Welcoming Spring with Tangletown Gardens 

Photo courtesy of Tangeltown Gardens
Photo courtesy of Tangeltown Gardens

With the worst of the Winter behind us, many of us are seeking out those first blushes of Spring fun- walks by the lake or a bit of time in the sun. But Minnesota weather is a tricky mistress, and even at the date of this publishing, it may be a bit too soon to put away your entire winter wardrobe. Still the buds are coming out and the birds are chirping- the energy of new life is in the air! 

So how can we find a happy medium? How can we welcome in the Spring while still dealing with tricky weather conditions? For Tangletown Gardens owner Scott Endres, the answer is quite literally all around him. 

“We have been kind of a definite anchor of the horticulture and garden community for so many years, actually decades, so it’s really been fun to watch the trends come and go.” 

Photo by Randy Stern

Scott owns Tangletown Gardens with Dean Englemann, and the two have been at it for almost twenty years- in fact their 20th year anniversary will be coming up this June! They have managed to build quite a community, not just of return customers, but also the children of those returning customers. Scott loves to see the next generation find that community. 

“I think one of the welcome things that has come back is just the resurgence of house plant enthusiasts.” He says.  

This trend seems to be especially popular among younger generations. Smaller living spaces, combined with growing eco-consciousness make plants the new pets for many Millennials and Zoomers. As one of those apartment dwelling Millennials, the desire to nurture some bit of greenery has certainly hit me in the past.

For those with big yards and open lawns, options are even more plentiful- you could fill up your flowerbeds or start a little garden for herbs or vegetables. Regardless of what kind of space you are working with, Scott had a few key insights for those who are wishing to better connect with nature. 

Photo by Randy Stern

Do: Talk to the Experts

I get it- with the Internet at our disposal, it feels like we should be able to teach ourselves anything! But trust me when I say that people like Scott know what they are talking about, and they are eager to share their knowledge with you. 

Don’t: Overload Yourself

It’s not so easy to just start a project from scratch, and sometimes we bite off more than we can chew in our excitement to see the project finished.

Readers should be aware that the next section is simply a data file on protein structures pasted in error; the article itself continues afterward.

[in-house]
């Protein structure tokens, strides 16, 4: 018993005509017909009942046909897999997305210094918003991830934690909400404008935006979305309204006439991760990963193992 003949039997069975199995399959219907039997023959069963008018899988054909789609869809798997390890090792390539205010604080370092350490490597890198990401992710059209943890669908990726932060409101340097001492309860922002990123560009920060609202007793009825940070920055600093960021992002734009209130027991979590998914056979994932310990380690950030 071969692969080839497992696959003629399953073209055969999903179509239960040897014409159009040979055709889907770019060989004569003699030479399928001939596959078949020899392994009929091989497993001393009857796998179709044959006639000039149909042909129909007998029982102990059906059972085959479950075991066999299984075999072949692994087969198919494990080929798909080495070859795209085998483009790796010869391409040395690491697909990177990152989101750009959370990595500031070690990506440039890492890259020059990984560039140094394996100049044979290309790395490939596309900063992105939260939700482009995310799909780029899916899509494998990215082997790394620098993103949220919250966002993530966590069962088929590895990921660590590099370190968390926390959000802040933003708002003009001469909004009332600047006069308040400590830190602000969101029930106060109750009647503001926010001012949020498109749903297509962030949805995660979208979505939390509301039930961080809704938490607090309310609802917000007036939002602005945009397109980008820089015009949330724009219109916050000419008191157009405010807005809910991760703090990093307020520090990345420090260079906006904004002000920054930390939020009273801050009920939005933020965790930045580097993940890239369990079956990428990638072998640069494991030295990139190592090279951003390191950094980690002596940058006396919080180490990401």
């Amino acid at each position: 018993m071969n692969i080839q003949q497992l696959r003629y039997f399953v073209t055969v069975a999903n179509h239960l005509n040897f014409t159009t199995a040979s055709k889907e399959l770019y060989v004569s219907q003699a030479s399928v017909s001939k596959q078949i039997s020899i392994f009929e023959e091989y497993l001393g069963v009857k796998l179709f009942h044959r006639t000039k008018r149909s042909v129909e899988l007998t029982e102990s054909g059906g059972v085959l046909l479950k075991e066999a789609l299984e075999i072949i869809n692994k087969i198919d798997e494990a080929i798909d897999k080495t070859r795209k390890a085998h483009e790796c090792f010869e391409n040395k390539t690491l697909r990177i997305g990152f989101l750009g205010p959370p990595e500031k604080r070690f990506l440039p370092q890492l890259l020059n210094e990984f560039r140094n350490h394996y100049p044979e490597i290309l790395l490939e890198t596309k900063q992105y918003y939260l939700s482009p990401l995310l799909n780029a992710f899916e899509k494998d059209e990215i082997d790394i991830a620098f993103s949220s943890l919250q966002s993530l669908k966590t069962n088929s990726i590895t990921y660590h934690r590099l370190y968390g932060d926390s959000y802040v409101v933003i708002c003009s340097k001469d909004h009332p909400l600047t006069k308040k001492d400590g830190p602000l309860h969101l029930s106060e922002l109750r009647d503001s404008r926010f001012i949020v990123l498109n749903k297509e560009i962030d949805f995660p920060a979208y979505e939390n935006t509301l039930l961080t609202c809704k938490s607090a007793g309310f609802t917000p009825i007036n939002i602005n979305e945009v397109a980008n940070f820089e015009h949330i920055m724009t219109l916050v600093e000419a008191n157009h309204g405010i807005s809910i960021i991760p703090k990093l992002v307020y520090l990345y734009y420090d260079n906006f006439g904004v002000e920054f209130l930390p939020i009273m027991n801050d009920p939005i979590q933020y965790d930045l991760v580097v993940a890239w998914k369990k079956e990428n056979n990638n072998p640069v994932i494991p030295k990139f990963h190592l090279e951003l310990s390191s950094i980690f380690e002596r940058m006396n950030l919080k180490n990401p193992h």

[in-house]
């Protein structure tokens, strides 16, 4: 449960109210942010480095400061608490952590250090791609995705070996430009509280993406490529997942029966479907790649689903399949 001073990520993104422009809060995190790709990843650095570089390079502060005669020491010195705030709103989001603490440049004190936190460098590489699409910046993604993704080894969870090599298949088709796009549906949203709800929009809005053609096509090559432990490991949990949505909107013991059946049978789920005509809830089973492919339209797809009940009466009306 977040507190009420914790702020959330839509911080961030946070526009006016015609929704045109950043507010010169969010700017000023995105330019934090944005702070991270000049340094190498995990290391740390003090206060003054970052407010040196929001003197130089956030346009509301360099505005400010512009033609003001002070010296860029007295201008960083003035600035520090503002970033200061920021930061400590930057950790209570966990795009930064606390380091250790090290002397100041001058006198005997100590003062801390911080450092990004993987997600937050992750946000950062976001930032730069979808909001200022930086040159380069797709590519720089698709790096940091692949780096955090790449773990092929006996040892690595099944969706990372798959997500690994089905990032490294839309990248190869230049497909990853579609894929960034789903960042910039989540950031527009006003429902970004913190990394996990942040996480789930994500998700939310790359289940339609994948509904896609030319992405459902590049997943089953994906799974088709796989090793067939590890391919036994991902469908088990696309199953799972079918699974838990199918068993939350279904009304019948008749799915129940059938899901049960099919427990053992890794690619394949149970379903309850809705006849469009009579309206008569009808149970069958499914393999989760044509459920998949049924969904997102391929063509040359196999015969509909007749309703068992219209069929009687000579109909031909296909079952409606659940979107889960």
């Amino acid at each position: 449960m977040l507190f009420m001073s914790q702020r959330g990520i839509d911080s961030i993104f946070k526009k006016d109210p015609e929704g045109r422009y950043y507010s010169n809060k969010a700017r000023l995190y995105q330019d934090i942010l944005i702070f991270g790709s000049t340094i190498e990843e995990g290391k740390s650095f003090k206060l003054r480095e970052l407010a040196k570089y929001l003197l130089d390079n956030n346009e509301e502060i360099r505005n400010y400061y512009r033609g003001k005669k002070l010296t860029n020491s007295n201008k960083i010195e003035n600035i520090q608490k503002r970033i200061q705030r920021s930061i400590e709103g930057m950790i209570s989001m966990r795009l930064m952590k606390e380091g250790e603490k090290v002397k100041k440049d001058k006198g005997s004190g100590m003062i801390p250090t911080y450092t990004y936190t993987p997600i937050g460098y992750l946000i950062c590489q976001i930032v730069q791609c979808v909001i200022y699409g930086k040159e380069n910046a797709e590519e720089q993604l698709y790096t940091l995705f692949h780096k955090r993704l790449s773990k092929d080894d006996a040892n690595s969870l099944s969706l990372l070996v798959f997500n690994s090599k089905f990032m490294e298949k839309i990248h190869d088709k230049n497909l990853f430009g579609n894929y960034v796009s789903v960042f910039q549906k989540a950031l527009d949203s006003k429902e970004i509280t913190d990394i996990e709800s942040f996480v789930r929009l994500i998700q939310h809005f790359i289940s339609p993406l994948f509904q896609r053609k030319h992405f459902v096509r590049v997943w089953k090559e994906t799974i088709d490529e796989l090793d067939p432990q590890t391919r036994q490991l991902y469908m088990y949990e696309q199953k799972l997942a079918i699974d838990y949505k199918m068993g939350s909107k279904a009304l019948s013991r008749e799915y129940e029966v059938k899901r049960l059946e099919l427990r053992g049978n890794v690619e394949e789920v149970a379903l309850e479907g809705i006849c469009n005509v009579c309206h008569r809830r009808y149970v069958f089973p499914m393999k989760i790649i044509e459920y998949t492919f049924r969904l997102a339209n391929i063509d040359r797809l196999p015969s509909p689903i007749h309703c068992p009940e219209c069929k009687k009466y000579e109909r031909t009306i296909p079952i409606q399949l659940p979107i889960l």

“You don’t have to commit to all your gardening in one trip to the garden store.” Scott advises, “I think that’s one of the things that induces the most guilt in a gardener’s life, is when they over buy, or buy more than they can really get planted in a weekend.” 

Photo courtesy of Tangeltown Gardens

Do: Expect Some Setbacks

When it comes to caring for a living thing, there are no guarantees of success, and plenty of hurdles to overcome. In Scott’s words, 

“I think it’s important to let people know that they are going to have all the benefits and…tribulations of growing plants but every once and a while there’s going to be a trial too where things aren’t quite up to what they had hoped or dreamed, and that’s okay. You’ll appreciate the high notes much more by having your very first plant casualty. It’s not going to be the end of the world.”

Don’t: Give Up

As cheesy as it sounds, if gardening and plants are things that you love, you shouldn’t give up on that, even if there are setbacks. Remember nothing great is accomplished overnight, and a greenery, more lively space is definitely a great thing to accomplish. And if you are feeling particularly stuck, try visiting Tangletown Gardens, or whatever garden center is near you. 

Whether you live in a studio apartment or a house in the suburbs, there are a million ways to express your creativity. Maybe it’s a pot full of perennials on your doorstep or a shelf full of succulents by the window- the point is to find what you love. And as Scott says: 

“When you need inspiration the most, that’s when you come to the garden center.” 

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